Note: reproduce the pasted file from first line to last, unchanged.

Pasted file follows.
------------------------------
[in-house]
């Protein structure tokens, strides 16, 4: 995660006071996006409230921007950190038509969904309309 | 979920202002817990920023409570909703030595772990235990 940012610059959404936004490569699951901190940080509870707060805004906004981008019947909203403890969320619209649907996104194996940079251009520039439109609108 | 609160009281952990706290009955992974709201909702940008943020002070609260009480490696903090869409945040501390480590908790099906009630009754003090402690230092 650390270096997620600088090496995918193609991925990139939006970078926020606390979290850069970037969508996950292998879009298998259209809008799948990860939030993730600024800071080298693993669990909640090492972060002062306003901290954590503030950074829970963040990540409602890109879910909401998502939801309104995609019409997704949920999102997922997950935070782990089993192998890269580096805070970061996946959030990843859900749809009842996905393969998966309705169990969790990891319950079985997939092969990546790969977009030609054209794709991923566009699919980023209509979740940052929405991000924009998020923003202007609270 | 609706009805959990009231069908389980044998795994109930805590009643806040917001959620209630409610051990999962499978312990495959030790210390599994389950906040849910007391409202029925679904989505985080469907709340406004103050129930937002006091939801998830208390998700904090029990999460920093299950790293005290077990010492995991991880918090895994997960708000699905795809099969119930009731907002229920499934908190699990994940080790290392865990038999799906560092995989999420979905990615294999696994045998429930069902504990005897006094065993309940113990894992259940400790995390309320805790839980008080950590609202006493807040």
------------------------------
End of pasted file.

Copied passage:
[in-house]
């Protein structure tokens, strides 16, 4: 995660006071996006409230921007950190038509969904309309 | 979920202002817990920023409570909703030595772990235990 940012610059959404936004490569699951901190940080509870707060805004906004981008019947909203403890969320619209649907996104194996940079251009520039439109609108 | 609160009281952990706290009955992974709201909702940008943020002070609260009480490696903090869409945040501390480590908790099906009630009754003090402690230092 650390270096997620600088090496995918193609991925990139939006970078926020606390979290850069970037969508996950292998879009298998259209809008799948990860939030993730600024800071080298693993669990909640090492972060002062306003901290954590503030950074829970963040990540409602890109879910909401998502939801309104995609019409997704949920999102997922997950935070782990089993192998890269580096805070970061996946959030990843859900749809009842996905393969998966309705169990969790990891319950079985997939092969990546790969977009030609054209794709991923566009699919980023209509979740940052929405991000924009998020923003202007609270 | 609706009805959990009231069908389980044998795994109930805590009643806040917001959620209630409610051990999962499978312990495959030790210390599994389950906040849910007391409202029925679904989505985080469907709340406004103050129930937002006091939801998830208390998700904090029990999460920093299950790293005290077990010492995991991880918090895994997960708000699905795809099969119930009731907002229920499934908190699990994940080790290392865990038999799906560092995989999420979905990615294999696994045998429930069902504990005897006094065993309940113990894992259940400790995390309320805790839980008080950590609202006493807040």